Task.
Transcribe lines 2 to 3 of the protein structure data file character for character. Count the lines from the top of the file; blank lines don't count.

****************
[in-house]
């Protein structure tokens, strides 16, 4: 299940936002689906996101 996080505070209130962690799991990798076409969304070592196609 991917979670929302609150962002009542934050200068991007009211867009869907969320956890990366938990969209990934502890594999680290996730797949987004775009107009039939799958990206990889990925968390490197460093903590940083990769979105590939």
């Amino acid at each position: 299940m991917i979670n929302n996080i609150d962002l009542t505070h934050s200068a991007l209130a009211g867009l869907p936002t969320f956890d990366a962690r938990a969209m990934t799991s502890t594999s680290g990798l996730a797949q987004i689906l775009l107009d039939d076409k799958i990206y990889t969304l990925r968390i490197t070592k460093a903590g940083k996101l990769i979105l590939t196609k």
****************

């Protein structure tokens, strides 16, 4: 299940936002689906996101 996080505070209130962690799991990798076409969304070592196609 991917979670929302609150962002009542934050200068991007009211867009869907969320956890990366938990969209990934502890594999680290996730797949987004775009107009039939799958990206990889990925968390490197460093903590940083990769979105590939």
């Amino acid at each position: 299940m991917i979670n929302n996080i609150d962002l009542t505070h934050s200068a991007l209130a009211g867009l869907p936002t969320f956890d990366a962690r938990a969209m990934t799991s502890t594999s680290g990798l996730a797949q987004i689906l775009l107009d039939d076409k799958i990206y990889t969304l990925r968390i490197t070592k460093a903590g940083k996101l990769i979105l590939t196609k």